The US Census and Market Research

The US Census serves as the backbone for all consumer market research. I don’t think it’s an exaggeration to say that here at CMB, we use the census on a weekly basis, if not more often, for designing sampling plans, weighting data, sizing audiences, and recommending who to target. You’d be hard pressed to find a research firm that doesn’t use census information to inform its work.

To that end, if the census is flawed by undercount (resulting from a poorly-tested methodology), these errors will be reproduced in most consumer market research studies. As researchers, we’d begin to question the foundation upon which much of our research is built—as would the many businesses that use our services

The Larger Picture

If the census is underfunded, the undercount would most likely impact areas where residents are harder to reach (think lower socio-economic groups less likely to have internet access, rural populations, transient populations like seasonal workers, etc.). These areas—the very communities that need funding the most—could be deprived of vital federal funds due to disproportionate allocations.

In addition to faulty fund allocation, an underfunded, undercounted census could produce a misrepresentation of seats in our House of Representatives. In this charged political environment where everyone’s vying to be heard, it’s more important than ever to ensure we are properly represented.

What’s Next?

2020 may seem far off, but if Congress doesn’t properly fund the census now, while there’s still time for testing, we run the risk of executing a bad census, one that misrepresents the population, unfairly allocates resources, and undermines the quality and credibility of market research. I strongly encourage the market research community to stand up and make their voices heard to preserve this important institution.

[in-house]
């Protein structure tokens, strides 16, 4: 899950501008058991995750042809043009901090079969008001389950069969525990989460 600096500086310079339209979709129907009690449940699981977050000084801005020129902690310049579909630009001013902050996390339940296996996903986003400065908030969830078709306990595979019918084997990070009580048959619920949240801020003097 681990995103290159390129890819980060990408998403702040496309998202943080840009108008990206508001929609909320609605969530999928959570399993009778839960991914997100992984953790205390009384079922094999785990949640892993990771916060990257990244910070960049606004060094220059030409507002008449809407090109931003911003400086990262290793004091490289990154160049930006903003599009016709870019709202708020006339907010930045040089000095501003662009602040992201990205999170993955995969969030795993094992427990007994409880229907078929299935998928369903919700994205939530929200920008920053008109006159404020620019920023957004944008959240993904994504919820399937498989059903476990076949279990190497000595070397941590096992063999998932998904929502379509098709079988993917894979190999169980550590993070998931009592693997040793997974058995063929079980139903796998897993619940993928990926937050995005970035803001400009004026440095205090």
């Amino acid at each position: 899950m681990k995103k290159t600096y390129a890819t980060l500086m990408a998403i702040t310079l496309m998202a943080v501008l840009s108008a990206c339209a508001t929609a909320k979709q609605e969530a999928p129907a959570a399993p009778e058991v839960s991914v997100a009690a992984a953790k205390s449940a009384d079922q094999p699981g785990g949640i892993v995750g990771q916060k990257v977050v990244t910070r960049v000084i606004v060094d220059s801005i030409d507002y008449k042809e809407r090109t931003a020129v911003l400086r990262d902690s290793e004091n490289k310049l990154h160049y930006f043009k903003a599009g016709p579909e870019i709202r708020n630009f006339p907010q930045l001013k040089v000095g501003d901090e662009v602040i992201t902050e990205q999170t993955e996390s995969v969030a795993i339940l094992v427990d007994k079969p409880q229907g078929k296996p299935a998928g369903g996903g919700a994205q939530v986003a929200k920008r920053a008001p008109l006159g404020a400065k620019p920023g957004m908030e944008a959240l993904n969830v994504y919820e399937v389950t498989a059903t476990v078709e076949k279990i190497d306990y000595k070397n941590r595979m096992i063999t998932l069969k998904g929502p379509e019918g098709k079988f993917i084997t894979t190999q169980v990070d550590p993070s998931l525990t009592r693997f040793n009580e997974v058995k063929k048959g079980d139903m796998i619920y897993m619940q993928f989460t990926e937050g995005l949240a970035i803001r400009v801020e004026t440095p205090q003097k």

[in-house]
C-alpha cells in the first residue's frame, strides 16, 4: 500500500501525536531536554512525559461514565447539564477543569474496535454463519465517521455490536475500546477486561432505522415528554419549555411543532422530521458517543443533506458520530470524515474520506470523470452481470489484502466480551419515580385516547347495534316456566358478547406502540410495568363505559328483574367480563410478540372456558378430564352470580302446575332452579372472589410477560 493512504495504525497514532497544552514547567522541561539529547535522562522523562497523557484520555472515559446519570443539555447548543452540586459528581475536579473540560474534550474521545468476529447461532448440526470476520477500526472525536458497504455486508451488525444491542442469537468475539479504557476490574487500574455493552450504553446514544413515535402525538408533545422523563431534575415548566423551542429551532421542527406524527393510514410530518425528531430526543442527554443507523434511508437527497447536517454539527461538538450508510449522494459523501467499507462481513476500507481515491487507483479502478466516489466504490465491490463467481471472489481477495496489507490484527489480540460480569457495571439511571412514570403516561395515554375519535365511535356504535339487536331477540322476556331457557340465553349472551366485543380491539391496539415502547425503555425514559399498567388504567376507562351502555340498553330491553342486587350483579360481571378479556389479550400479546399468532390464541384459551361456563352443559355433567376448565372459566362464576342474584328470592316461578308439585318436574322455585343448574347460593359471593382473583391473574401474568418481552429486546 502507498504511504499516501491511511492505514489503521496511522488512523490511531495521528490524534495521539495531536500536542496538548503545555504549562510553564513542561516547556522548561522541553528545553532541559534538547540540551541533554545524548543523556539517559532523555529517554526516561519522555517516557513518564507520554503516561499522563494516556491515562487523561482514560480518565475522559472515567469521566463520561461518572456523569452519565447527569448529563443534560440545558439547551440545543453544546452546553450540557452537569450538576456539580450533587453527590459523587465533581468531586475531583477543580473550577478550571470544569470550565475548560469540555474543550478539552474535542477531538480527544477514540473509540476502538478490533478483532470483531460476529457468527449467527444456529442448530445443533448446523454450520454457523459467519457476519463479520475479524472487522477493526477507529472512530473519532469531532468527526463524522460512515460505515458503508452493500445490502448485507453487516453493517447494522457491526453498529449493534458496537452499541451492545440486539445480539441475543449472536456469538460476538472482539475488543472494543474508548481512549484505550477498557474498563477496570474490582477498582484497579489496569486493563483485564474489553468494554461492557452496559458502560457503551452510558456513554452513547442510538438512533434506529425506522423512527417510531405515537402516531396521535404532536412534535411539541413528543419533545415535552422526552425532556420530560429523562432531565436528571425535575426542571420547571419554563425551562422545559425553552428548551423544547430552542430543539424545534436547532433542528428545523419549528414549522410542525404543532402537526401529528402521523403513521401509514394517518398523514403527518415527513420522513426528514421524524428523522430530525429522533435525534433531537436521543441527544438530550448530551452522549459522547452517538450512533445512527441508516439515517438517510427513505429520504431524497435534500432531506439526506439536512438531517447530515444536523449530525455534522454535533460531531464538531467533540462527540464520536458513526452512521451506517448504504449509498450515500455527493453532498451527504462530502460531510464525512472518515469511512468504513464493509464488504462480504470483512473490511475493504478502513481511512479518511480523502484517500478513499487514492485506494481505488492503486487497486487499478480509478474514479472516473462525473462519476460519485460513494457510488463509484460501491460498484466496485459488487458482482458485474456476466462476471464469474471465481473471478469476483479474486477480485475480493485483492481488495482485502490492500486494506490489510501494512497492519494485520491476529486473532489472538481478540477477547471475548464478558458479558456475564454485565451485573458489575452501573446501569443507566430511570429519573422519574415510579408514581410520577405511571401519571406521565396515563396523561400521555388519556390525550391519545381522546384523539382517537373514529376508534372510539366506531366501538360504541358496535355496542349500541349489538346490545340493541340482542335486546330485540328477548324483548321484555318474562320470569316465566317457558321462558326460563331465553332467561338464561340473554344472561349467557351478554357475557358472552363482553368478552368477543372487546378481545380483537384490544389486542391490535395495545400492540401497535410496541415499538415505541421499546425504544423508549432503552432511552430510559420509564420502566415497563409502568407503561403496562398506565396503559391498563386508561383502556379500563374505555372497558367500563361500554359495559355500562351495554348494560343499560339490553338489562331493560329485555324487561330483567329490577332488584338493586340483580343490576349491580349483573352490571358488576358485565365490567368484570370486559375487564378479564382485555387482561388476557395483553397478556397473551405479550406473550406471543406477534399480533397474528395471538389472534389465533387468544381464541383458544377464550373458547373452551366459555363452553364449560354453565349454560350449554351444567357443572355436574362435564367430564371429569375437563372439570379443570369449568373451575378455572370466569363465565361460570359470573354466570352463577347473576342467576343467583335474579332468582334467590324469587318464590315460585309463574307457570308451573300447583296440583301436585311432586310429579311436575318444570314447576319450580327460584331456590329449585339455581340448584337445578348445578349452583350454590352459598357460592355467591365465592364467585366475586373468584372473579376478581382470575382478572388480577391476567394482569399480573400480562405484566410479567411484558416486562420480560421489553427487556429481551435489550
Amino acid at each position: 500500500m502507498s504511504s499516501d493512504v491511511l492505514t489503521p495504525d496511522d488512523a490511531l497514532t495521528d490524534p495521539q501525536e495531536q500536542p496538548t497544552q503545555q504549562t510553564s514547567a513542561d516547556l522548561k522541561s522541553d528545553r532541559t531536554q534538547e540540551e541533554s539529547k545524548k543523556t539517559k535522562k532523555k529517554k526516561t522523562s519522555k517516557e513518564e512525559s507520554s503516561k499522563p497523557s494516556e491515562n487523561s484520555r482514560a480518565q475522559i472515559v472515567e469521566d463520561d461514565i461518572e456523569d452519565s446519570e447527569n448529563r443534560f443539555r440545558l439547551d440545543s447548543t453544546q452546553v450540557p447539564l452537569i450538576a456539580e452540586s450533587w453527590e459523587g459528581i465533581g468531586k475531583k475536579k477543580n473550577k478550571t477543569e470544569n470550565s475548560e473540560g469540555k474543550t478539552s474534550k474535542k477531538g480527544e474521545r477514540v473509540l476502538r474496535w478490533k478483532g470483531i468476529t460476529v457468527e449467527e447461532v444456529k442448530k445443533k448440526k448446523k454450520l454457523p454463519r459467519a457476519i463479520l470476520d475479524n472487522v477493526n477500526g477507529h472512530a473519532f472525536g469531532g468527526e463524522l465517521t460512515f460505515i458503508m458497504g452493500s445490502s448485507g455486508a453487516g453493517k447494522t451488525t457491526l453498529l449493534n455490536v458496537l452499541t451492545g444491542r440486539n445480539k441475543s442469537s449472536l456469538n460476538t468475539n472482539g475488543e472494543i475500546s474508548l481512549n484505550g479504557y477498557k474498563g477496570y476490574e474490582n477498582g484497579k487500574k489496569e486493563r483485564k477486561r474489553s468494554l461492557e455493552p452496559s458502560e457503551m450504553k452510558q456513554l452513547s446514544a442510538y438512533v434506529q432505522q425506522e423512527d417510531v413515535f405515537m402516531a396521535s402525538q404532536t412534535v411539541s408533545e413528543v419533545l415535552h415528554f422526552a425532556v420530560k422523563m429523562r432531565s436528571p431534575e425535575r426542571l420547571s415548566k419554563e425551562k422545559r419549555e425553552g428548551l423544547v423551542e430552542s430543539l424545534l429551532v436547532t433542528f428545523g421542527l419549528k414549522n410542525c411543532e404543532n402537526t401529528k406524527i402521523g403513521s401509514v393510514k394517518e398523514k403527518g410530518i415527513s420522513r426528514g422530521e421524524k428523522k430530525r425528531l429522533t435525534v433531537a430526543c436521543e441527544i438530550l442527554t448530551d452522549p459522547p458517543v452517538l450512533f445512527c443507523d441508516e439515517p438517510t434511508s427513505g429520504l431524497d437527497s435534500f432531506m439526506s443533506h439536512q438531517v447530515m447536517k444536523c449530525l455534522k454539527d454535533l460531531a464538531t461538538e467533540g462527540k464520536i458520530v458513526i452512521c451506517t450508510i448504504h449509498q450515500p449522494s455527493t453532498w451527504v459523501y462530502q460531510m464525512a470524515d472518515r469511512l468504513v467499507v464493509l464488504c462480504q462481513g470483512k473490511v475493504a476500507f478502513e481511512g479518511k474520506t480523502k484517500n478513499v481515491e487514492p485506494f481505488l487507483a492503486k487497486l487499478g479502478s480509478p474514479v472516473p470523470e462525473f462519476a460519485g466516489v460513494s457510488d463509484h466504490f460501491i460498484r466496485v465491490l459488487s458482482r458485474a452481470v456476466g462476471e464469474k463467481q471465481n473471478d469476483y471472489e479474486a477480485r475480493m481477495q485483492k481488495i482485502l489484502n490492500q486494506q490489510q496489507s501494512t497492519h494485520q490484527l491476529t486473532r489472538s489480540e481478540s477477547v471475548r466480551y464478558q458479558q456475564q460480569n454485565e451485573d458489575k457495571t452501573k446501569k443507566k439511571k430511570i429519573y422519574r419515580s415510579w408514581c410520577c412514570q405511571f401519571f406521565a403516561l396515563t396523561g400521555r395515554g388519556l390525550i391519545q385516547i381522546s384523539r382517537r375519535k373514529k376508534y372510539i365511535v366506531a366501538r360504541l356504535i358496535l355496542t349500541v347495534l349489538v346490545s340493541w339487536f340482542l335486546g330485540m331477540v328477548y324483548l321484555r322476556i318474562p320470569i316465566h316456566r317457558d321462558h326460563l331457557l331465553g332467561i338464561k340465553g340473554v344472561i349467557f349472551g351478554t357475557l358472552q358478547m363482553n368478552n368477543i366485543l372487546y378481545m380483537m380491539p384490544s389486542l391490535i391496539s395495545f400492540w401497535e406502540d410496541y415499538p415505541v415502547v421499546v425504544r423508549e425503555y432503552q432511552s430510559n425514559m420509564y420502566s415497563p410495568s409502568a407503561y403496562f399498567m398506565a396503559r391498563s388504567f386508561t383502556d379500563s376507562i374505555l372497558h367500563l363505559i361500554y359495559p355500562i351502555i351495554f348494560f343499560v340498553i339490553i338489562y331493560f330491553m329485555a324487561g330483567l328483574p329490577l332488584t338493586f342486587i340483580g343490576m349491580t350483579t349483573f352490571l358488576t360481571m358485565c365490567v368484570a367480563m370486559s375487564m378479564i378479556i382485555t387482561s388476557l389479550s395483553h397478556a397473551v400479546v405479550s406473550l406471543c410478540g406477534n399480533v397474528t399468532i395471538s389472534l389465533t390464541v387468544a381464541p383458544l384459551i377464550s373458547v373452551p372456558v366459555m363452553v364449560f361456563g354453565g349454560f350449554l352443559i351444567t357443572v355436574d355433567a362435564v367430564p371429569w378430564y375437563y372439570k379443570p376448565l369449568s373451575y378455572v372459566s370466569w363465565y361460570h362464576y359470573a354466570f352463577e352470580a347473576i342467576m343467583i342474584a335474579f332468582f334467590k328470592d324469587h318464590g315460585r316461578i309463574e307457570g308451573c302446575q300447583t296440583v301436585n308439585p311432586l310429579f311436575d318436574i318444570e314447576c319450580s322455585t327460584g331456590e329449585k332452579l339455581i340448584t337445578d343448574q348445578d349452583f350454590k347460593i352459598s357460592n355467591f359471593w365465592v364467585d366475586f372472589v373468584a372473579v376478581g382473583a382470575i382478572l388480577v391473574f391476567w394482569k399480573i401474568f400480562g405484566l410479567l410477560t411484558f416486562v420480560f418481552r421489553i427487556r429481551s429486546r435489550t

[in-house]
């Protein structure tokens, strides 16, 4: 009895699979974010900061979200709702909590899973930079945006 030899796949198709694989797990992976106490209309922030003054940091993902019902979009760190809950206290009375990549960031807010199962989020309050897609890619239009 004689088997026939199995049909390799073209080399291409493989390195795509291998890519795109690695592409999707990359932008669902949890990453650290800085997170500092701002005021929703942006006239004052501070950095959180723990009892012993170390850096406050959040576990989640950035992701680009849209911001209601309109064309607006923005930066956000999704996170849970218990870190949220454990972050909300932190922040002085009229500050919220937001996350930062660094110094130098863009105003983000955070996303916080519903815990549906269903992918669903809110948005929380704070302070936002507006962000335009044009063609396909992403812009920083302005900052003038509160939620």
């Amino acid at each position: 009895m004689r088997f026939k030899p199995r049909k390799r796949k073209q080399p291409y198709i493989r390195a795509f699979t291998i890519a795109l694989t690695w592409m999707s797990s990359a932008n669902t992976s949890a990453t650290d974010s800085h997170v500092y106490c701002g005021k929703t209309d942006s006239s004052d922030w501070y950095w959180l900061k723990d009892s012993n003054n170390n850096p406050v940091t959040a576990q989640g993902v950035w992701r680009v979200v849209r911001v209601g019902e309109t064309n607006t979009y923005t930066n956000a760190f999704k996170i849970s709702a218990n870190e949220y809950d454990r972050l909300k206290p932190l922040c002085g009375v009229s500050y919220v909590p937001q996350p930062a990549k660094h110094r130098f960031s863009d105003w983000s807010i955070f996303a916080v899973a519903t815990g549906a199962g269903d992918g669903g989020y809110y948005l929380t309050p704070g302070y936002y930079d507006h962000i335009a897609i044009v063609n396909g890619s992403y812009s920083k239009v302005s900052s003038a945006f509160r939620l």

Athena is a Project Director at CMB who wants to see her daughter grow up in a world where the US Census is accurate. 

Topics: Market research, B2B research, big data

Flying High on Predictive Analytics

Posted by Amy Maret

Thu, Jul 27, 2017

pexels-photo-297755_resized-1.jpgBuying a plane ticket can be a gamble. Right now, it might be a good price, but who’s to say it won’t drop in a day—a week? Not only that, it may be cheaper to take that Sunday night flight instead of Monday morning. And oh—should you fly into Long Beach or LAX? As a frequent traveler (for leisure and work!) and deal seeker, I face dilemmas like these a lot.

The good news is that there are loads of apps and websites to help passengers make informed travel decisions. But how? How can an app—say, Hopper—know exactly when a ticket price will hit its lowest point? Is it magic? Is there a psychic in the backroom predicting airline prices with her crystal ball?

Not quite.

While it seems like magic (especially when you do land that great deal), forecasting flight prices all comes down to predictive analytics—identifying patterns and trends in a vast amount of data. And for the travel industry in particular, there’s incredible opportunity to use data in this way. So, let’s put away the crystal ball (it won’t fit in your carry on) and look at how travel companies and data scientists are using the tremendous amount of travel data to make predictions like when airfare will hit its lowest point.